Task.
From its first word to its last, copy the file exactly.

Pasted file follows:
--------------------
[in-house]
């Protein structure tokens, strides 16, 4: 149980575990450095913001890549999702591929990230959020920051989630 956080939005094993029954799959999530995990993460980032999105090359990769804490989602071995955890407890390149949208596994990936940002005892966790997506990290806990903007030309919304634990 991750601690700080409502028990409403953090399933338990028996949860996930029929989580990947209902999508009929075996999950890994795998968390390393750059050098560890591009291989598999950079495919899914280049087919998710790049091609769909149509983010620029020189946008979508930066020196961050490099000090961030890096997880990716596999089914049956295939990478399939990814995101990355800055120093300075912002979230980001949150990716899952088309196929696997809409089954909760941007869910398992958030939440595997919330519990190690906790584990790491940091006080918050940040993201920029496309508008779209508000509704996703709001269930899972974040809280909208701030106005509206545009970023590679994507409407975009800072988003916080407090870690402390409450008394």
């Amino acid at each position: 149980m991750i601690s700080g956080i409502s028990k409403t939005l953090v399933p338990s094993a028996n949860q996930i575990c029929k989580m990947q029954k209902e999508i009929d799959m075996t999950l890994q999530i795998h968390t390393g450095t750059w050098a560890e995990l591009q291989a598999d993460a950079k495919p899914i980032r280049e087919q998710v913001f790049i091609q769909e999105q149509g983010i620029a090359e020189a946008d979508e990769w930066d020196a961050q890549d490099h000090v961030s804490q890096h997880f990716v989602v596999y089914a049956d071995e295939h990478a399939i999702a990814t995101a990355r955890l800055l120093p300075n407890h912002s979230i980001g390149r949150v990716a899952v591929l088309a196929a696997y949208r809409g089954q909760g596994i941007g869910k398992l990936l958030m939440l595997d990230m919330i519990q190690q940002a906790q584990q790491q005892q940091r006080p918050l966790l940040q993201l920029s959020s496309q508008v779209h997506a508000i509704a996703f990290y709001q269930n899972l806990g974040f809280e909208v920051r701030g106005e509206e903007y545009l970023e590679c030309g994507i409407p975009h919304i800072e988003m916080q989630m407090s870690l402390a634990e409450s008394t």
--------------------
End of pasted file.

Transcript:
[in-house]
């Protein structure tokens, strides 16, 4: 149980575990450095913001890549999702591929990230959020920051989630 956080939005094993029954799959999530995990993460980032999105090359990769804490989602071995955890407890390149949208596994990936940002005892966790997506990290806990903007030309919304634990 991750601690700080409502028990409403953090399933338990028996949860996930029929989580990947209902999508009929075996999950890994795998968390390393750059050098560890591009291989598999950079495919899914280049087919998710790049091609769909149509983010620029020189946008979508930066020196961050490099000090961030890096997880990716596999089914049956295939990478399939990814995101990355800055120093300075912002979230980001949150990716899952088309196929696997809409089954909760941007869910398992958030939440595997919330519990190690906790584990790491940091006080918050940040993201920029496309508008779209508000509704996703709001269930899972974040809280909208701030106005509206545009970023590679994507409407975009800072988003916080407090870690402390409450008394």
């Amino acid at each position: 149980m991750i601690s700080g956080i409502s028990k409403t939005l953090v399933p338990s094993a028996n949860q996930i575990c029929k989580m990947q029954k209902e999508i009929d799959m075996t999950l890994q999530i795998h968390t390393g450095t750059w050098a560890e995990l591009q291989a598999d993460a950079k495919p899914i980032r280049e087919q998710v913001f790049i091609q769909e999105q149509g983010i620029a090359e020189a946008d979508e990769w930066d020196a961050q890549d490099h000090v961030s804490q890096h997880f990716v989602v596999y089914a049956d071995e295939h990478a399939i999702a990814t995101a990355r955890l800055l120093p300075n407890h912002s979230i980001g390149r949150v990716a899952v591929l088309a196929a696997y949208r809409g089954q909760g596994i941007g869910k398992l990936l958030m939440l595997d990230m919330i519990q190690q940002a906790q584990q790491q005892q940091r006080p918050l966790l940040q993201l920029s959020s496309q508008v779209h997506a508000i509704a996703f990290y709001q269930n899972l806990g974040f809280e909208v920051r701030g106005e509206e903007y545009l970023e590679c030309g994507i409407p975009h919304i800072e988003m916080q989630m407090s870690l402390a634990e409450s008394t």